Tess Davis, executive director of the Lawyers’ Committee for Cultural Heritage Preservation and the Cambodia scholar who dug out the law, said it had been analyzed by three French-speaking lawyers conversant in cultural heritage litigation and by [Anne] LeMaistre[, the Unesco representative in Phnom Penh]. All four say it “nationalizes ownership of Cambodian cultural artifacts.” If international legal authorities and American civil courts agree, the law could establish 1925, rather than 1993, as the dividing point after which Cambodian artifacts taken without government permits can be treated as stolen property. Cambodia would still have to prove that the statue was looted after 1925.
Archaeologist Eric Bourdonneau says the relics were looted in the early 1970s. He said French records in Paris indicate that the statues were in place in 1939, and that the Koh Ker temple was thickly covered by jungle and inaccessible by road until it became a military staging area for Khmer Rouge and Vietnamese forces.

The New York Times journalists Mashberg and Blumenthalsum up the antiquities trade and the Koh Ker affair thus:

The quiet tussle over the relic reveals the swampy terrain of auctioning antiquities with incomplete or disputed pedigrees. Sellers with a good-faith belief in their ownership rights enter a landscape in which ethics and regulations are evolving, governments are increasingly assertive, and lawyers versed in arcane statutes are as necessary as jungle guides. “We live in a different world, and what was acceptable 50 years ago is no longer so,” said Matthew F. Bogdanos, a Marine Corps Reserve colonel and a lawyer, [...] “Whatever the letter of the law may state, in the end you have to ask yourself, ‘Does the item pass the smell test?’ ” [...] “Every red flag on the planet should have gone off (sic) when this was offered for sale,” said Herbert V. Larson Jr., a New Orleans lawyer and antiquities expert who teaches legal issues involving smuggled artifacts. “It screams ‘loot.’ ”[...] When asked whether the statue could have been stolen, Ms. Levine countered that the statue could have been removed any time in its thousand-year history, and said the word stolen was often “used loosely.”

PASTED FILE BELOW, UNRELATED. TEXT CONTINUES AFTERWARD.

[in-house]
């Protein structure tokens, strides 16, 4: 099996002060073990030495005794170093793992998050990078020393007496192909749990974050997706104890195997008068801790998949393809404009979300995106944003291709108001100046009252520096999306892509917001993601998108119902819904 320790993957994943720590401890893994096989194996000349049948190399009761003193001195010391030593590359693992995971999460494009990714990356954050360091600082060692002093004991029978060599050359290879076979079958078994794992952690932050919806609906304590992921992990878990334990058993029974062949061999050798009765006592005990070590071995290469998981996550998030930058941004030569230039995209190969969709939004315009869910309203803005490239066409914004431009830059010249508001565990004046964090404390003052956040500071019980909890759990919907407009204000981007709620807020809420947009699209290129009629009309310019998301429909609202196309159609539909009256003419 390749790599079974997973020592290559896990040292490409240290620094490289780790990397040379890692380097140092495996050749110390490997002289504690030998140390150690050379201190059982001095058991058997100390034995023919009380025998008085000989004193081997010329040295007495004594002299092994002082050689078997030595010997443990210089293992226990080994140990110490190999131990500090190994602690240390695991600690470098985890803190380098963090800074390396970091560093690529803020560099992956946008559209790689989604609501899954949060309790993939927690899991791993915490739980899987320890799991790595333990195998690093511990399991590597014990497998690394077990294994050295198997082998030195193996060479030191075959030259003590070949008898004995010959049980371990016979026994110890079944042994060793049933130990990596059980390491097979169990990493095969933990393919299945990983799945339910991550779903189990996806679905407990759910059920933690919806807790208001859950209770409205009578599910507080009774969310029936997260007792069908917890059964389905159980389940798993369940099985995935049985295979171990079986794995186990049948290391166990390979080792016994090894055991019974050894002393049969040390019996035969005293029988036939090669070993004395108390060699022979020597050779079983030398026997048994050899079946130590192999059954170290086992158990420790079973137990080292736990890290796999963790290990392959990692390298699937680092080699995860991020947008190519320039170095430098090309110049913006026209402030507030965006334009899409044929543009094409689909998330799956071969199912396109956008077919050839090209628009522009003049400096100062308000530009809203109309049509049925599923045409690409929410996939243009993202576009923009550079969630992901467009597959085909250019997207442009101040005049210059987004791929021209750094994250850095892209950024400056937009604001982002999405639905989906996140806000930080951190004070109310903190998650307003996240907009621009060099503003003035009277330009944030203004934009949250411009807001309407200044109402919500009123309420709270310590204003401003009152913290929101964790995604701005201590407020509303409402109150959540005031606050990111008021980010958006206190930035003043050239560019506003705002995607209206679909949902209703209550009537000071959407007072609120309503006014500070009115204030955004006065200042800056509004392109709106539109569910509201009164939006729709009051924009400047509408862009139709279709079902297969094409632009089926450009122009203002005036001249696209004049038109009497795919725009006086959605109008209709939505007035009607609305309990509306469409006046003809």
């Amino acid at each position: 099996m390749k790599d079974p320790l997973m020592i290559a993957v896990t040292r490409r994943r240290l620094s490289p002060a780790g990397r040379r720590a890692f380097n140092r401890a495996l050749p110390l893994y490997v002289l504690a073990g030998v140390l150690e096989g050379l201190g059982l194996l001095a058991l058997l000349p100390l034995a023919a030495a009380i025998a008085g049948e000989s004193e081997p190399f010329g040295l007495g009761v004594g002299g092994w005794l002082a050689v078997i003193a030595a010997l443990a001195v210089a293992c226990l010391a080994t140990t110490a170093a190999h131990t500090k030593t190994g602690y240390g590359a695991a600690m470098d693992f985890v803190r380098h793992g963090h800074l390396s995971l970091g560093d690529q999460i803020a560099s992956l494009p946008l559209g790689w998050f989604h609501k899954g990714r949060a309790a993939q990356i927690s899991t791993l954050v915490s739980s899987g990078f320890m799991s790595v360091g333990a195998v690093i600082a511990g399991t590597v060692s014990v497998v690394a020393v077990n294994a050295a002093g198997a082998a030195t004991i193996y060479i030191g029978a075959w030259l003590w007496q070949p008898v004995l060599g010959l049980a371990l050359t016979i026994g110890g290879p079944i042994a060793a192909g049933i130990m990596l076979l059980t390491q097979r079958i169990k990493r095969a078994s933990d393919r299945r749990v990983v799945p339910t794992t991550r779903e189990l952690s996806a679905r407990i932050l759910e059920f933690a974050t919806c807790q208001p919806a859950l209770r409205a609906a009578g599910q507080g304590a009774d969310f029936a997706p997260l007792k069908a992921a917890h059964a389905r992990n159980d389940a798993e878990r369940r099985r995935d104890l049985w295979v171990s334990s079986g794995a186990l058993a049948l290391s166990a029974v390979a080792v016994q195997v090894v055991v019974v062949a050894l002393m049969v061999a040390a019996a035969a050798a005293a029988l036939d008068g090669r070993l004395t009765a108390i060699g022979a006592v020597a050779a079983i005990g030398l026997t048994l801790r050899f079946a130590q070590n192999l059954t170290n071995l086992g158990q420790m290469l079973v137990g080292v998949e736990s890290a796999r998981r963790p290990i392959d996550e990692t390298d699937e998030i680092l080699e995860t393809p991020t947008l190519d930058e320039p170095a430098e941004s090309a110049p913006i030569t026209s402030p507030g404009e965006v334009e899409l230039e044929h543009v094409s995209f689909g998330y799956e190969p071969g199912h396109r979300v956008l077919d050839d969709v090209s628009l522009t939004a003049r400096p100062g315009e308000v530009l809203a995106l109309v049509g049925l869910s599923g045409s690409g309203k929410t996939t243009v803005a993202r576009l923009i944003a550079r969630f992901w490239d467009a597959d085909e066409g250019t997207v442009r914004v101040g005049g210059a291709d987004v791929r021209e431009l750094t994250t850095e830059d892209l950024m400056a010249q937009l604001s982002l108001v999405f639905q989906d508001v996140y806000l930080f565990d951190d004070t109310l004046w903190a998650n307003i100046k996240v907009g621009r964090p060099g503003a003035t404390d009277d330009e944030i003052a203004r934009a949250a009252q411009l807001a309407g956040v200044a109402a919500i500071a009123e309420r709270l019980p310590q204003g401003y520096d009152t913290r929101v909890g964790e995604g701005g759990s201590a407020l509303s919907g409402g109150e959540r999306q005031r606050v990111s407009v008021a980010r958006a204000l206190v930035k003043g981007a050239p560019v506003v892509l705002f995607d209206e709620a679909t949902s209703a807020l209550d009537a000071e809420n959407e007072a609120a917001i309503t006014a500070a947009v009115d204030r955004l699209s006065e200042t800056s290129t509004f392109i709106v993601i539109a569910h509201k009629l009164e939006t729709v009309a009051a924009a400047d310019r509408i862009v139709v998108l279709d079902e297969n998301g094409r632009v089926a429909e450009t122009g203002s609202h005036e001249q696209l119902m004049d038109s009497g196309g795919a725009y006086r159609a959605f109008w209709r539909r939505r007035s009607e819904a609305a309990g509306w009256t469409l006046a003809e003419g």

I must say, journalists Mashberg and Blumenthal do not seem very sympathetic to Ms Levine's position.

Source: Tom Mashberg and Ralph Blumenthal, 'Mythic Warrior Is Held Captive in an International Art Conflict', The New York Times, February 28, 2012

Vignette, two trunkless legs of stone alone in the jungle stand (after Agnes Dherbeys, The New York Times), map by New York Times.

Why European Museums Are Going to be Less Happy to loan the US Anything

The American "collectors' rights" lobbyists are always moaning about how loathe those foreign nations are to loan them objects (which they say are their "right" under the US-drafted CCPIA). Yet what happens when they do? We saw an Italian painting seized from a Florida museum which is not going back to Italy. Ancient artefacts loaned and being studied in Chicago were the subject of a court case by people who wanted to get their hands on them and sell them off as assets of the Iranian state. Yale University dragged its feet over giving back material from Machu Picchu loaned decades ago for study. Now the Polish press are up in arms. Auschwitz-Birkenau is a protected site, it is a World Heritage Site, and yet out of the goodness of the heart of the Polish people we lent the Holocaust Museum in Washington half a barrack building from Birkenau.